Details given on dramatic Coast Guard rescue

State and local emergency crews work together

U.S. Coast Guard Air Station North Bend and a host of other agencies played a vital role in the rescue of Heather Mounce Davison from a cliffside near Florence on Aug. 16 around 2 p.m. Davison sustained only minor injuries in her five days without food or water.

According to Florence’s 911 Dispatch Center, a call came in at 1:25 p.m. requesting Davison’s rescue after she had been located by her husband. From there, the call went out to local emergency response agencies, including Oregon State Police, Siuslaw Valley Fire and Rescue, Western Lane Ambulance District, Oregon Department of Transportation (ODOT) and Air Sector North Bend.

A representative from North Bend said a MH-65 Dolphin helicopter was already flying north, so was able to arrive quickly at the scene. North Bend had also been part of the initial search when Davison was declared missing on Aug. 12.

A statement released by North Bend said Siuslaw Valley previously made an attempt to rescue Davison, but, due to steep terrain along the shoreline, was unsuccessful.

Siuslaw Valley Operations Chief Jim Dickerson, who acted as rescue command, said he knew they would need helicopter assistance as soon as he arrived.

“I was first on scene from the fire station, and I radioed on Coast Guard Channel 22 as soon as I analyzed the situation,” he said.

Dolphin pilot Lt. Alex Webber and copilot Lt. Justin Bunch navigated the helicopter close enough to lower rescue swimmer AST3 Tyler Stacey down by cable to hoist Davison up. Flight mechanic AET2 Cassandra Hunter operated the hoist and the helicopter’s radio.

U.S. Coast Guard Sector North Bend’s Facebook page has a video of part of the rescue, showing Stacey’s 250-300-foot drop to the brush-covered cliff where Davison had been since Saturday.

Once Stacey retrieved Davison, the pilots landed the helicopter on Highway 101, where ODOT and EMT crews from Siuslaw Valley and Western Lane Ambulance were waiting. An ambulance then transported Davison to PeaceHealth Peace Harbor Medical Center in Florence.

ODOT Public Information Officer Angela Beers Seydel said, “We worked closely with the state police, who requested that we close the road to create a landing zone for the helicopter and so the ambulance could be ready.”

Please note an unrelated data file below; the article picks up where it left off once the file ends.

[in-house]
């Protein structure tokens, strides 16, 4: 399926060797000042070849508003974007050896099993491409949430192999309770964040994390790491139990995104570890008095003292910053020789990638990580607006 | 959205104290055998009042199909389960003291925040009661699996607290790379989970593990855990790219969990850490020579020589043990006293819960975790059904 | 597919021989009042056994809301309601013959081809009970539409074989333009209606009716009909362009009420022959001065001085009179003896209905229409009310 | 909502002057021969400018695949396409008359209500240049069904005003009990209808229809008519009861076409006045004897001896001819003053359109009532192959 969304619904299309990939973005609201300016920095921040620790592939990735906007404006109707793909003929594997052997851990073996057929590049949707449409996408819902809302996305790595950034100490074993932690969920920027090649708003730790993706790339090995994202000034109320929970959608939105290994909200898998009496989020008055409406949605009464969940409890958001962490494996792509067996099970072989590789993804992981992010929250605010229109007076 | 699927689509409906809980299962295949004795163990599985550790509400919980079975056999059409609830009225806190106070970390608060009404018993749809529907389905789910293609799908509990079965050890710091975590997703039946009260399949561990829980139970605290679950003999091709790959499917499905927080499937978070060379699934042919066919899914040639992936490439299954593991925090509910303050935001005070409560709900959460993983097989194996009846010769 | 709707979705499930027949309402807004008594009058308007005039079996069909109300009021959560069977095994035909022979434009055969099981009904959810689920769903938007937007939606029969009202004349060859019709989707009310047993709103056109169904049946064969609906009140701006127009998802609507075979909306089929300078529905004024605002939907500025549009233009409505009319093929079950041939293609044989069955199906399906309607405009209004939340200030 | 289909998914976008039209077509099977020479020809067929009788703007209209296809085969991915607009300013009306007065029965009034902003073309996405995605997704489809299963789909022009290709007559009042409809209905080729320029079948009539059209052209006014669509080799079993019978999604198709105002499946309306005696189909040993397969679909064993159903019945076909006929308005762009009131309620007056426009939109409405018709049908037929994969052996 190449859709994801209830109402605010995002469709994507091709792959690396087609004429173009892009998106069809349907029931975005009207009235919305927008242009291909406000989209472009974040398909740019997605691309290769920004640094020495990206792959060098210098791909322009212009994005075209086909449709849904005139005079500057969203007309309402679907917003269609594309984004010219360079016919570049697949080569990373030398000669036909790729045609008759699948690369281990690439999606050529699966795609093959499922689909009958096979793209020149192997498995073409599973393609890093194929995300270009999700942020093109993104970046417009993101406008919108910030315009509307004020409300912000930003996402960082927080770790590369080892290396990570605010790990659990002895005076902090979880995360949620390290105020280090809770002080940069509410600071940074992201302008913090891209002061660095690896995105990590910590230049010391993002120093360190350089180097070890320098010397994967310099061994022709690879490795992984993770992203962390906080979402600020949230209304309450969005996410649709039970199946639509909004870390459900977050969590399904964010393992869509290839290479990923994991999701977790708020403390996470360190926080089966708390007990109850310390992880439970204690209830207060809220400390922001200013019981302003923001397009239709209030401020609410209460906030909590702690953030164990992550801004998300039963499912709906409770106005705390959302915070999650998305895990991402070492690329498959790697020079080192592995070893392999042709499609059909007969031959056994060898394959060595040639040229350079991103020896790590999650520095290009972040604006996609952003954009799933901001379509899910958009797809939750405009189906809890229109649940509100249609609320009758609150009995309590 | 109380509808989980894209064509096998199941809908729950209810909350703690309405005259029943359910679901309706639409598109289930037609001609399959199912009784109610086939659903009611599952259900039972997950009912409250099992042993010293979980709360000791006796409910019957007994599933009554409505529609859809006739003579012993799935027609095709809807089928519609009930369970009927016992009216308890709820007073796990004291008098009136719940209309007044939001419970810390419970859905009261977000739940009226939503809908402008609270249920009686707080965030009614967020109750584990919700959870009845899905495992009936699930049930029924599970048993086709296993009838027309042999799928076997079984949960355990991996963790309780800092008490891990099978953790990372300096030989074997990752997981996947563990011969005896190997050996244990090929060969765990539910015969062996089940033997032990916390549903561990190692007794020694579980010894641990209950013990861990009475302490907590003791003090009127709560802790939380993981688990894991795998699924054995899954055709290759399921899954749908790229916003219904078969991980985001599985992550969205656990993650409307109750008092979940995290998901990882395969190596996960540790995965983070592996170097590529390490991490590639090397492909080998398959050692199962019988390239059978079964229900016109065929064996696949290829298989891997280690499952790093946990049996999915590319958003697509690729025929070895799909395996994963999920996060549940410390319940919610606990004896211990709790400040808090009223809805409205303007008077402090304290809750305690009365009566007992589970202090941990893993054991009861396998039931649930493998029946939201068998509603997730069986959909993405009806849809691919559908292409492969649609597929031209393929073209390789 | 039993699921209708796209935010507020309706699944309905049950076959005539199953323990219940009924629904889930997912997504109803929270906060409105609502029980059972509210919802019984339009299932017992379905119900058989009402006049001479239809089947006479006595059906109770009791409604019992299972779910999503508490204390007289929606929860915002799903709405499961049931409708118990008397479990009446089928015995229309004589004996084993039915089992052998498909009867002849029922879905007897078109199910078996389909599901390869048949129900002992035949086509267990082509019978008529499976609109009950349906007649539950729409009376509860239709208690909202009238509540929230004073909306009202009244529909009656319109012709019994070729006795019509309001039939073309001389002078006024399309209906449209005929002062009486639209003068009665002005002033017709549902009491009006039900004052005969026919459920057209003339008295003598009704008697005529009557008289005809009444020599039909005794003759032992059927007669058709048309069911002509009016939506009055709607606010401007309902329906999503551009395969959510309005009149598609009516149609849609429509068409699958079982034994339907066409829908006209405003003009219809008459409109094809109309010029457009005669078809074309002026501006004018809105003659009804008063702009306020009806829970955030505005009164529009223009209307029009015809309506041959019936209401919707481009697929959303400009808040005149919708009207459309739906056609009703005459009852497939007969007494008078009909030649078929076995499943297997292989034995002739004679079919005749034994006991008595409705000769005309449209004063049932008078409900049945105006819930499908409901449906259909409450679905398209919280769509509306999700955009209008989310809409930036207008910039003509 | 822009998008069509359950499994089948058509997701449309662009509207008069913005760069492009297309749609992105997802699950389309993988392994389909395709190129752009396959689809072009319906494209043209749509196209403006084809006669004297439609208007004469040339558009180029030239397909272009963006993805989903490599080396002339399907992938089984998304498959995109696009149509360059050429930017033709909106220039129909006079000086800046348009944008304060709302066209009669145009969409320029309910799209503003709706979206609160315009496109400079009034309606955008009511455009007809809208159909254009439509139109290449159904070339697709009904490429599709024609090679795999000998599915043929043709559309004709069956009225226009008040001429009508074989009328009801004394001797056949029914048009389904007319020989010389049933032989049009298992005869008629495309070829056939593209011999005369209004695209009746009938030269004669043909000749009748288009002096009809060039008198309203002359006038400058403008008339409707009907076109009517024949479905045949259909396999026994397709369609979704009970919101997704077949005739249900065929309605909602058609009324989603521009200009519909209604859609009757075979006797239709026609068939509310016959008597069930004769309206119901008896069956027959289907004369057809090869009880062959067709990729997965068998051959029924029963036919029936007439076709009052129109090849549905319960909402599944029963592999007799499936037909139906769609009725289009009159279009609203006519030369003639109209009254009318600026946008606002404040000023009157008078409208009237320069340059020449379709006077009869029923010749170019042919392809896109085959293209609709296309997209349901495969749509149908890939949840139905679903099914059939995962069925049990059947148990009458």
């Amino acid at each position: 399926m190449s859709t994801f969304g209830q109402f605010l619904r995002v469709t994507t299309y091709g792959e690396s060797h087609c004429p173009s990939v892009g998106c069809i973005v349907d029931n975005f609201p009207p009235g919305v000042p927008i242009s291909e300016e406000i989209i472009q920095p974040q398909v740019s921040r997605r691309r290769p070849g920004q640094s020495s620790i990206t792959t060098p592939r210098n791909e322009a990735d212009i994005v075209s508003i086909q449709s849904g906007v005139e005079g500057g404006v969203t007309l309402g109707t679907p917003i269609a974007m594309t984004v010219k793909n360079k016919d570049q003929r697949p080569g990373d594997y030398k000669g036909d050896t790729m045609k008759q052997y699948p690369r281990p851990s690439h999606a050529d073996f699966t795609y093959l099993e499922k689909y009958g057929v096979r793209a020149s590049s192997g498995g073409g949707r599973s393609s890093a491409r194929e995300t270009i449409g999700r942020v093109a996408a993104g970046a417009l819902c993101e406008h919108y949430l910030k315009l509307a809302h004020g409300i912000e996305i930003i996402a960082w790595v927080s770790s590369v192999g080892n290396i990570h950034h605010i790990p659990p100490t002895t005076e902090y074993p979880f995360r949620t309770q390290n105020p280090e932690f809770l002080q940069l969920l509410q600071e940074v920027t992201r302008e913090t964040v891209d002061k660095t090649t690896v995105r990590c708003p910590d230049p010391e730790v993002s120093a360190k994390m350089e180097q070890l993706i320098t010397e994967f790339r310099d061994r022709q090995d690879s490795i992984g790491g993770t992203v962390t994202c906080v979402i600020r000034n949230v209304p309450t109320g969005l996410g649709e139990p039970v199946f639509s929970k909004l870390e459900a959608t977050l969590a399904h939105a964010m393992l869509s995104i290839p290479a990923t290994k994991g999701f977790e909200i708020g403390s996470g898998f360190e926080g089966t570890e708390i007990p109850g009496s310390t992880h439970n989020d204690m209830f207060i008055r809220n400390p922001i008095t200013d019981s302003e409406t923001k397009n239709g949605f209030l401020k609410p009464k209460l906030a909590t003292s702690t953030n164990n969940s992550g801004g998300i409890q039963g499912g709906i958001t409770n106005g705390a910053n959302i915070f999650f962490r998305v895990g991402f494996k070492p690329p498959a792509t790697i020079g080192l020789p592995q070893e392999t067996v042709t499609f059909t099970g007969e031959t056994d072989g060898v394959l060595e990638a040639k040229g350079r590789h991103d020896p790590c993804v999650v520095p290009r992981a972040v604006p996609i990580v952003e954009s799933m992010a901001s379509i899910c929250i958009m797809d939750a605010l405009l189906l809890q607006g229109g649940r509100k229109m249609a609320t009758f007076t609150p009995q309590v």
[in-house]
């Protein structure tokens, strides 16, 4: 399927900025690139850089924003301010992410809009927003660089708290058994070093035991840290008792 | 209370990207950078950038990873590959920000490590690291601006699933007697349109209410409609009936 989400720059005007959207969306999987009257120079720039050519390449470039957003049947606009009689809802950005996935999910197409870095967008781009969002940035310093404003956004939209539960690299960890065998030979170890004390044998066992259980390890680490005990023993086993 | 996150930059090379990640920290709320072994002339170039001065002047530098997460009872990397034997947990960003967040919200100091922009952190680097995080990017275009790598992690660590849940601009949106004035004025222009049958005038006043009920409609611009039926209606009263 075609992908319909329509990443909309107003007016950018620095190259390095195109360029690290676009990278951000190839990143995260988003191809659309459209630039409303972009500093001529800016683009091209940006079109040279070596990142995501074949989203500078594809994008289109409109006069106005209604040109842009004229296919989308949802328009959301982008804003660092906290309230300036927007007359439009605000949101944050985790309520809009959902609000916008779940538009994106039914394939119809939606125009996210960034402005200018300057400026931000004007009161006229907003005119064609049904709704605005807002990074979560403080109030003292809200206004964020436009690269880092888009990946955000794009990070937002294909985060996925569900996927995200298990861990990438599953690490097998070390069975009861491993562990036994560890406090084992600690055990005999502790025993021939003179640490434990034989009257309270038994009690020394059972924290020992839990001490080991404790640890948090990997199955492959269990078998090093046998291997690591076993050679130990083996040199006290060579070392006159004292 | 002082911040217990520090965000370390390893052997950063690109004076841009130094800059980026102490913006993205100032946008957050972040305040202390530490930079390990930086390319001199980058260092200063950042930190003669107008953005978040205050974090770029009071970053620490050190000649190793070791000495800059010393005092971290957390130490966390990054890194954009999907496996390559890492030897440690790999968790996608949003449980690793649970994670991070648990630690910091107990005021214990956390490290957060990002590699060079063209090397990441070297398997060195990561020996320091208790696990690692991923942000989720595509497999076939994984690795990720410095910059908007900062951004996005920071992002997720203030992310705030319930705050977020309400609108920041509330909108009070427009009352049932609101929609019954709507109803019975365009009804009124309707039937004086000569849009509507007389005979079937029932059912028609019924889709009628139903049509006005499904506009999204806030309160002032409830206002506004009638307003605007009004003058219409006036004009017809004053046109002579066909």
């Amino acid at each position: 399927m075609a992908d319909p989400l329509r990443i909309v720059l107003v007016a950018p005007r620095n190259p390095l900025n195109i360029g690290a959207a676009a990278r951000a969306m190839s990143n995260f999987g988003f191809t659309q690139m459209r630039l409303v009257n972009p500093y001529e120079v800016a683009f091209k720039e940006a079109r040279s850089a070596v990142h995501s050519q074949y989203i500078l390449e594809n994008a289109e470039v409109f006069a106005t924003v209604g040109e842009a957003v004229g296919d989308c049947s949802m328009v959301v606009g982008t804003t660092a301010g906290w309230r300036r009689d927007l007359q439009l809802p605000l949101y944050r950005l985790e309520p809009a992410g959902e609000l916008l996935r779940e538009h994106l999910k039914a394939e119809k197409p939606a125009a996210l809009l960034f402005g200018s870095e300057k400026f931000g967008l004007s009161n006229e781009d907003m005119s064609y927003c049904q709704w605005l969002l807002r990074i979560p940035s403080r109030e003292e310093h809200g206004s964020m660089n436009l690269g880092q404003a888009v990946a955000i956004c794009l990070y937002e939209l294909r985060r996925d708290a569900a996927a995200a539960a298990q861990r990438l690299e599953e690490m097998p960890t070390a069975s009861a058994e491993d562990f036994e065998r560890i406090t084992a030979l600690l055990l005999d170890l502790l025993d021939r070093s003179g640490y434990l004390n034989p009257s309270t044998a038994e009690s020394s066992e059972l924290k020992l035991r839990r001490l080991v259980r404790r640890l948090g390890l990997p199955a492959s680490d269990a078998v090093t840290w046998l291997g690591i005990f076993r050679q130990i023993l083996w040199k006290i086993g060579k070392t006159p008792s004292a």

ODOT maintains a Florence crew “that responds to all kinds of calls as quickly as possible,” Beers Seydel said. She said Highway 101 was closed for up to 20 minutes, as a minor fender bender required some additional work to clear the roadway.

After the rescue, the Dolphin helicopter flew to Florence Municipal Airport to refuel. While there, the four crew members told airport representatives Lou Morales, Tom Ball and Sam Spayd about the conditions of the rescue while they enjoyed the airport’s complimentary coffee. As the story goes, the crew was in the first hour of a 24-hour shift, and had already completed a water rescue before coming to Davison’s aid.

“The pilot had to work really hard to position the helicopter in all that wind,” Ball said. “It was 36 miles per hour, and the one who got lowered to the woman said it was incredibly loud.”

Ball also said that noise may have been a factor in the delay of Davison’s rescue; efforts to find her centered near where she had parked her car near milepost 180 on Highway 101. Davison was found on a cliff in the vicinity, off milepost 181.

Florence Police Commander John Pitcher said, “Those who watched the rescue kept saying how amazing the pilot had to be with all that wind blowing. They did an outstanding job.”

Dickinson agreed.

“I have utmost respect for Lt. Webber and Lt. Bunch for flying the helicopter as they did,” he said. “The high winds were still considered a flyable condition, but it took courage and honor for all four to perform their duty.”

During the rescue, Siuslaw Valley Chief Director Jim Langborg was incident command and Western Lane Operations Chief Matt House was EMS command, forming a unified command.

Dickinson said, “This was not possible without the coordinated effort of all on the scene. We assisted each other with our assets and were able to save (Davison’s) life.”

Appropriately, the City of Florence was honoring the U.S. Coast Guard and its local station, Station Siuslaw River earlier that day as Florence became an official Coast Guard City.

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